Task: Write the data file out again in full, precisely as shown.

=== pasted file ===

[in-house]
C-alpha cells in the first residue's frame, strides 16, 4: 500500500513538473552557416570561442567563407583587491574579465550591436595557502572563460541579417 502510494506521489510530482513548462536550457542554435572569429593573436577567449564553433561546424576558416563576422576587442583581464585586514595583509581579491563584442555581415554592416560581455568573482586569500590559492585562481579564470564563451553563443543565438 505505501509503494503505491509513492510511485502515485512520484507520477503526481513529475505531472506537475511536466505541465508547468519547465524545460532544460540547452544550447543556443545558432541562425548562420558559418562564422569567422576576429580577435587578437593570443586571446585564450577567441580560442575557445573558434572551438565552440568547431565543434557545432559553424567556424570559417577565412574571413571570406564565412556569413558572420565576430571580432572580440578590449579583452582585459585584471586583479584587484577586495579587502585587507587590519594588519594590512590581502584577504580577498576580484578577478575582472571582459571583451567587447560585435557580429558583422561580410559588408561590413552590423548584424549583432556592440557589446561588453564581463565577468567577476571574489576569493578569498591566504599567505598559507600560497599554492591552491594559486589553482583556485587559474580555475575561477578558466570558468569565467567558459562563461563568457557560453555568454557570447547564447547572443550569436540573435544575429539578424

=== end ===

[in-house]
C-alpha cells in the first residue's frame, strides 16, 4: 500500500513538473552557416570561442567563407583587491574579465550591436595557502572563460541579417 502510494506521489510530482513548462536550457542554435572569429593573436577567449564553433561546424576558416563576422576587442583581464585586514595583509581579491563584442555581415554592416560581455568573482586569500590559492585562481579564470564563451553563443543565438 505505501509503494503505491509513492510511485502515485512520484507520477503526481513529475505531472506537475511536466505541465508547468519547465524545460532544460540547452544550447543556443545558432541562425548562420558559418562564422569567422576576429580577435587578437593570443586571446585564450577567441580560442575557445573558434572551438565552440568547431565543434557545432559553424567556424570559417577565412574571413571570406564565412556569413558572420565576430571580432572580440578590449579583452582585459585584471586583479584587484577586495579587502585587507587590519594588519594590512590581502584577504580577498576580484578577478575582472571582459571583451567587447560585435557580429558583422561580410559588408561590413552590423548584424549583432556592440557589446561588453564581463565577468567577476571574489576569493578569498591566504599567505598559507600560497599554492591552491594559486589553482583556485587559474580555475575561477578558466570558468569565467567558459562563461563568457557560453555568454557570447547564447547572443550569436540573435544575429539578424